Ohio Supreme Court Upholds George C. Brinkman Death Sentence
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Ohio Supreme Court Upholds Death Penalty for Man Who Shot and Suffocated Longtime Family Friends

 
George C. Brinkman

George C. Brinkman

The Ohio Supreme Court on Thursday upheld the death sentence for a man who killed a couple he’d known for more than a decade inside of their home. The justices unanimously affirmed a lower court’s conviction and sentence of George C. Brinkman, who was housesitting for Rogell “Gene” John, 71, and Roberta “Bobbi” John, 64, in 2017, before he murdered them upon their return from vacation.

Brinkman waived his right to a jury trial and pleaded guilty to two counts of aggravated murder and was sentenced to death for each slaying. He also pleaded to two counts of aggravated robbery and one count each of aggravated burglary and tampering with evidence.

When the Johns returned home from vacation in the summer of 2017, Brinkman, who had housesat for the couple in the past, was waiting at their home and even helped them with their luggage. When they entered the home, Bobbi started yelling at him about neglecting their 17-year-old blind and deaf dog. Gene then noticed that his handgun, which was usually in a lockbox, was out on the table.

Brinkman then told the couple to “shut up,” and ordered them to go upstairs to the guest bedroom. Once there he claimed that he shot Gene when the gun “went off” accidentally. When Bobbi screamed, Brinkman beat her multiple times with the butt of the gun.

“When Gene tried to stand up, Brinkman shot him twice more. Brinkman then pushed Bobbi’s head down onto the bed and continued to beat her with the butt of the gun. Bobbi kept screaming, so Brinkman covered her head with a pillow and shot her,” the court wrote. “He put pillows under Gene’s body so that Gene ‘would be comfortable.’ But Bobbi was still making gurgling sounds and trying to talk, so Brinkman held a pillow over her face for five to ten minutes until she was quiet. He covered the two dead bodies with blankets.”

Brinkman then stole $140 in cash from their wallets and fled before being picked up by police following a standoff in Brunswick.

In a majority opinion written by Justice R. Patrick DeWine, the court noted that Brinkman showed remorse in a statement at trial, saying that Gene and Bobbi were “extremely kind, caring and wonderful people who did not deserve to be killed.”

However, that remorse was undermined by his evidence that his confession was “not truthful.” Investigators said evidence indicated that the couple locked themselves in the bedroom and Brinkman shot through the door. The next day he lied to their son, who went to check on his parents and found their dead bodies.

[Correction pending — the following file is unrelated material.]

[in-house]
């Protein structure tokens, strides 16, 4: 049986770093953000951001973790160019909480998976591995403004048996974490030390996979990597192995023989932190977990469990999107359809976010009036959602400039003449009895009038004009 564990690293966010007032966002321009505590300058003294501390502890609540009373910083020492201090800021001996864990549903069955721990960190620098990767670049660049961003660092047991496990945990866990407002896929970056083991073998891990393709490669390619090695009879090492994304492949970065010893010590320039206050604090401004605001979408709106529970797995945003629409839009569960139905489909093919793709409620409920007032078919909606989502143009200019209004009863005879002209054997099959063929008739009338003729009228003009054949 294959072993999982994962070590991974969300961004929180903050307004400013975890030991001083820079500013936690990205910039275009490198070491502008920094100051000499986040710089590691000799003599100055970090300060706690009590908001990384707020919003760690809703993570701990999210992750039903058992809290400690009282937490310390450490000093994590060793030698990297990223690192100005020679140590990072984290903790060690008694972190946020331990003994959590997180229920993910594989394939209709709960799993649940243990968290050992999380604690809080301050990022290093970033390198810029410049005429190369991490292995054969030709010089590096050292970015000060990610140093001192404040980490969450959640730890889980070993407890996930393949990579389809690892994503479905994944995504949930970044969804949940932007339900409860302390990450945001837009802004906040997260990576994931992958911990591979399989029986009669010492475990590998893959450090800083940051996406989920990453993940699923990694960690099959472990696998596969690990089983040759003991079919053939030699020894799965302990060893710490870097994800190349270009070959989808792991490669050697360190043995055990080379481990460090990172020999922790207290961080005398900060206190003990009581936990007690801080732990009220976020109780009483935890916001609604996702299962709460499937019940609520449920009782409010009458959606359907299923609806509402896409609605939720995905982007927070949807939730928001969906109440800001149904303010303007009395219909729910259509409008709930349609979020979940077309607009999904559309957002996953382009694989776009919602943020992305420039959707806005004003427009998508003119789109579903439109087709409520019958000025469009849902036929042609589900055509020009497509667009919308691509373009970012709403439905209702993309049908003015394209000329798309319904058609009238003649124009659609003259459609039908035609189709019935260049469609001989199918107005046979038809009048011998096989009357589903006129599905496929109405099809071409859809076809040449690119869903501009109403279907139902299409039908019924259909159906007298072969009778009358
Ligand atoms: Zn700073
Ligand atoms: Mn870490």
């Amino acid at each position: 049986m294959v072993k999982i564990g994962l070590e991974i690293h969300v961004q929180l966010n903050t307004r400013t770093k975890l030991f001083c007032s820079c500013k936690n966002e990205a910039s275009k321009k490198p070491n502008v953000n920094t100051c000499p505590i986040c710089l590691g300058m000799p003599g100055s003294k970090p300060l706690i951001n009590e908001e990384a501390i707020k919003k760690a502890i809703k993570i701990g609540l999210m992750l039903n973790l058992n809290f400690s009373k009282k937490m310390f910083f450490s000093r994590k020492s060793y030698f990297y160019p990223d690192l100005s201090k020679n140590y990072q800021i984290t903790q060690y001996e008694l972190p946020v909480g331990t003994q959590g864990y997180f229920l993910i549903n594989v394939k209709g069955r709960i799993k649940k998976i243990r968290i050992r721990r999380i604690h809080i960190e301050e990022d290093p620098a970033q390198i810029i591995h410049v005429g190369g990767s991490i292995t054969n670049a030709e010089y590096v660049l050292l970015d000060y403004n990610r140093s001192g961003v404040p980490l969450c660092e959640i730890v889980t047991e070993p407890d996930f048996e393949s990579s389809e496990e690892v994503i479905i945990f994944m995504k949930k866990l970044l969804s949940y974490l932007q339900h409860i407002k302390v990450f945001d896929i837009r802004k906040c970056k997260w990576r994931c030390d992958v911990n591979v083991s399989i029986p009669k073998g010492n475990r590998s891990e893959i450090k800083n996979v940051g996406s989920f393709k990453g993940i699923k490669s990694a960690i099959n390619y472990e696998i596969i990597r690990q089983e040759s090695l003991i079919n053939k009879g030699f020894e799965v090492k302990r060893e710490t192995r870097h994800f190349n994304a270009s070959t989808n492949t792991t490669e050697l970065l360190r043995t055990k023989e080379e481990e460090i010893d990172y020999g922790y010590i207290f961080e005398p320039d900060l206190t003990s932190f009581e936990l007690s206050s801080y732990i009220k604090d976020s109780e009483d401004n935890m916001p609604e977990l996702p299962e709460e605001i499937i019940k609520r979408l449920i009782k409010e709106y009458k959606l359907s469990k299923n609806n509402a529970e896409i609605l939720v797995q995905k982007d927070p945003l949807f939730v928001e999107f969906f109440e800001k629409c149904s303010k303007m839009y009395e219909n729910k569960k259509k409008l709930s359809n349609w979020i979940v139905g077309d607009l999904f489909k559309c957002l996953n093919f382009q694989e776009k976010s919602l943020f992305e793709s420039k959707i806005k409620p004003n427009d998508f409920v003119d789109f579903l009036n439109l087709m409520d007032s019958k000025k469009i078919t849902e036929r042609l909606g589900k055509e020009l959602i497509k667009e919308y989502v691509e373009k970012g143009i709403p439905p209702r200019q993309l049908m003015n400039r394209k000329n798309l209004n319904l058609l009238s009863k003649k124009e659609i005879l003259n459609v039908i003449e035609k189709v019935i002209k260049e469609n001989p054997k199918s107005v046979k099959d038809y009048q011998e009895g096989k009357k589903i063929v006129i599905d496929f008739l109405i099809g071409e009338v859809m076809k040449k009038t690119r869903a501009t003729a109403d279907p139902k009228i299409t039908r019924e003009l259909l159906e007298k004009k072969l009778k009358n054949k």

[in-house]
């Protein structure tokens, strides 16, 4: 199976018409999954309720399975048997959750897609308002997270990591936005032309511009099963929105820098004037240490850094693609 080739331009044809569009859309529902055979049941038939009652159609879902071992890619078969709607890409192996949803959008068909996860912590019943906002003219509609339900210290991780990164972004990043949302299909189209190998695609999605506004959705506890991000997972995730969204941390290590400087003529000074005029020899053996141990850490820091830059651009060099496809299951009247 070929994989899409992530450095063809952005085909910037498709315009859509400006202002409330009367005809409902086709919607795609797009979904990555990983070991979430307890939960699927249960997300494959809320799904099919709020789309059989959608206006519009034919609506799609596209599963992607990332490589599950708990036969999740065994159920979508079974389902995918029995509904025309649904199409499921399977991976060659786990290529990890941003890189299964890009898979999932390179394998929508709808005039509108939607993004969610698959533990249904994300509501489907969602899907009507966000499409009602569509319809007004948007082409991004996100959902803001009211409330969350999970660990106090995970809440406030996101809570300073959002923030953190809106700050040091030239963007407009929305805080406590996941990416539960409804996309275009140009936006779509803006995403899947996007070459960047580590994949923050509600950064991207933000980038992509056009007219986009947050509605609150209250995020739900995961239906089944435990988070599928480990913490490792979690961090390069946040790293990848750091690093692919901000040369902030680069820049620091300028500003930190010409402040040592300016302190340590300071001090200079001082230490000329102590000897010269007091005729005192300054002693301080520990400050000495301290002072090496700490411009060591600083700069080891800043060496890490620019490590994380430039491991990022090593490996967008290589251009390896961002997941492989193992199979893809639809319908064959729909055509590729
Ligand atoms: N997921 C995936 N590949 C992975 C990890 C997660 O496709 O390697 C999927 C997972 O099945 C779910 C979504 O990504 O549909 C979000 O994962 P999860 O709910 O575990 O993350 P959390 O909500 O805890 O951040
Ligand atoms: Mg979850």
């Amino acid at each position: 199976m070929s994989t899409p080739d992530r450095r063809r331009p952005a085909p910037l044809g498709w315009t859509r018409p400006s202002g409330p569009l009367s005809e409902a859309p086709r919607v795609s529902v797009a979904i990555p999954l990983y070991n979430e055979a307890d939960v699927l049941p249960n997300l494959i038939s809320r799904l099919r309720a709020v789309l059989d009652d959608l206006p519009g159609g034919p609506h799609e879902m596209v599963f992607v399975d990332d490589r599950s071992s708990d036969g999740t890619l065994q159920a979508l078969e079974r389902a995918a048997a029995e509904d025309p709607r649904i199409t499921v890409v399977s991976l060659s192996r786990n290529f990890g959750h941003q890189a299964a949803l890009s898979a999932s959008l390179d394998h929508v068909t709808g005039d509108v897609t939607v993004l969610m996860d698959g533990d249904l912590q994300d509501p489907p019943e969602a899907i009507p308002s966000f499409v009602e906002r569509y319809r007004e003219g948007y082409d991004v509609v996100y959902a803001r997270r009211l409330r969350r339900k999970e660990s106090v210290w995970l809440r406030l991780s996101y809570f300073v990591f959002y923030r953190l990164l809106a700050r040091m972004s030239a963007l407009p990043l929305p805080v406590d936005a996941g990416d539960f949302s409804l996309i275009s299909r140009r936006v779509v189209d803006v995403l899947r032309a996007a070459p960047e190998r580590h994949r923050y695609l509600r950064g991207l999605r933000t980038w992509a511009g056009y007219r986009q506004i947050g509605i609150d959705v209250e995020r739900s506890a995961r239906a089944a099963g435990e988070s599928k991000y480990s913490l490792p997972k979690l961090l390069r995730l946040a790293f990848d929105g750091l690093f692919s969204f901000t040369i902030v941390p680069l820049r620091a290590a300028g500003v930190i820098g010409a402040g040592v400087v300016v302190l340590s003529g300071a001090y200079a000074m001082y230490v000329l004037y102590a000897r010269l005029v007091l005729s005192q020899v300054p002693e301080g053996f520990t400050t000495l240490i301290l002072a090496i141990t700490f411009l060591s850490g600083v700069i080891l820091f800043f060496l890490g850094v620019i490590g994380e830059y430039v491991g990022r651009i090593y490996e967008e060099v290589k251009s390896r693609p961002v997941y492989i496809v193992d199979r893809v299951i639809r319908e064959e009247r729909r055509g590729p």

The case was automatically appealed to the Supreme Court because such a process is required under Ohio state law. The justices conducted an analysis of the aggravating and mitigating factors in the case

“Despite physical evidence showing that the guest-bedroom door had been shot open, Brinkman continued to deny having chased the Johns to that location. Brinkman also never admitted that he had intentionally shot Gene, knowing the gun was loaded,” the opinion states. “Instead, Brinkman said that the gun just “went off.” Further, to avoid getting caught, Brinkman lied to Jason about Gene and Bobbi’s whereabouts, leaving Jason to stumble upon their bodies. Thus, we accord little weight to Brinkman’s post-arrest expressions of remorse.”

The court also considered several mental and physical conditions Brinkman was suffering at the time, but ultimately upheld his death sentences.

“Although we find that Brinkman’s mitigating evidence is entitled to some weight, we nevertheless conclude that the aggravating circumstances outweigh the mitigating factors beyond a reasonable doubt as to each aggravated murder,” the opinion states. “Brinkman’s decision to shoot Gene multiple times and to subject Bobbi to multiple forms of violence, including beating her on the head with Gene’s gun and smothering her, outweighs his mitigation.”

While upholding the death sentences, the court did overturn a post-release supervision sentence from Brinkman’s convictions for aggravated burglary and aggravated robbery, reasoning that the charges were merged with the murder charges at trial and thus cannot require separate sentences.

Brinkman was previously sentenced to death for killing longtime friend Suzanne Taylor, 45, and her daughters, Taylor Pifer, 21, and Kylie Pifer, 18, just hours before heading to the Johns’ home. However, the Supreme Court unanimously overturned that conviction last year, reasoning that a three-judge panel failed to advise him of his constitutional rights.

Read the opinion below.

[image via Ohio Dept. of Corrections]

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Jerry Lambe is a journalist at Law&Crime. He is a graduate of Georgetown University and New York Law School and previously worked in financial securities compliance and Civil Rights employment law.